WASHINGTON Oct 6 A prenatal blood test can be
used to determine if an unborn baby has Down's syndrome without
the small risk to the fetus posed by invasive testing methods
such as amniocentesis, U.S. researchers said on Monday.
Researchers led by Stephen Quake of Stanford University in
California created a way to look for the extra chromosomes that
cause Down's and similar birth detects in the tiny amounts of
fetal DNA that circulate in the mother's blood.
The test, which requires a small blood sample from the
mother, is safer than amniocentesis, in which a needle is stuck
into the uterus, and can be done earlier in a pregnancy.
Down's syndrome, which causes mental retardation and other
problems, is caused when a child has three copies instead of
the normal two of chromosome 21.
The test also detects other chromosomal conditions such as
Edward syndrome, which kills half of babies in the first week
of life and Patau syndrome, which kills more than 80 percent of
children in infancy.
Quake's team demonstrated the accuracy of the new genetic
test in a small study involving 18 women.
It accurately identified the nine women with a Down's
syndrome pregnancy and three others with fetuses with different
chromosomal disorders, the researchers wrote in the journal
Proceedings of the National Academy of Sciences.
"It's the first universal, noninvasive test for Down
syndrome. So this should be the first step in putting an end to
invasive testing procedures like amniocentesis and chorionic
villus sampling," Quake said in a telephone interview.
Blood tests for pregnant women like the alpha-fetoprotein
test can find potential signs of a chromosomal disorder such as
Down's, but cannot diagnose it with certainty.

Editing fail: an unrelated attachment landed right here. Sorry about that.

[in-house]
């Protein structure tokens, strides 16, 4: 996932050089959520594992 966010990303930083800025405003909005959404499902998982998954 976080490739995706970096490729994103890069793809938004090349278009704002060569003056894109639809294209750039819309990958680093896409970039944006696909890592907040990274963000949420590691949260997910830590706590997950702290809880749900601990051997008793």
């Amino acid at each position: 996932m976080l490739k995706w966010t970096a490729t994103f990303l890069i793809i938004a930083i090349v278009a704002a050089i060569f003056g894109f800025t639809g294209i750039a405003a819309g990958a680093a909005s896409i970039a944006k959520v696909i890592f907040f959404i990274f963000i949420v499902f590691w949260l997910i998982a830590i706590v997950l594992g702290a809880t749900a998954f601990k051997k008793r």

Quake said such tests serve as only "indirect and weak
predictors of what's going on."
For a definitive determination, women must have an invasive
diagnostic procedure such as amniocentesis or chorionic villus
sampling. This is done typically after the 15th week of
These procedures carry a small risk -- roughly 1 percent --
of causing a miscarriage or birth defects.
Because of that, their routine use has been mostly by women
age 35 and older at higher risk for having Down's syndrome
babies. Scientists have been working for years to devise safer,
noninvasive tests suitable for any pregnant woman.
Quake said the new test also could be administered much
earlier in a pregnancy than amniocentesis or CVS -- potentially
as early as five weeks after conception. And the results are
back within a couple of days, instead of two to three weeks.
Some women terminate the pregnancy when they learn the
fetus has Down's syndrome but others, including Republican U.S.
vice presidential candidate Sarah Palin, do not.
Quake said the new test could be widely available in two or
three years, and could become a routine prenatal test of a
baby's health. Quake said the next step is a larger study
involving hundreds of women.
Stanford University has filed a patent on the test and two
companies are negotiating for the licensing rights, Quake said.
He said he is has been hired as a consultant for both
companies, which he declined to identify.
San Diego-based Sequenom Inc SQNM.O is also working on a
Down's syndrome blood test using a different approach.
(Editing by Maggie Fox and Eric Walsh)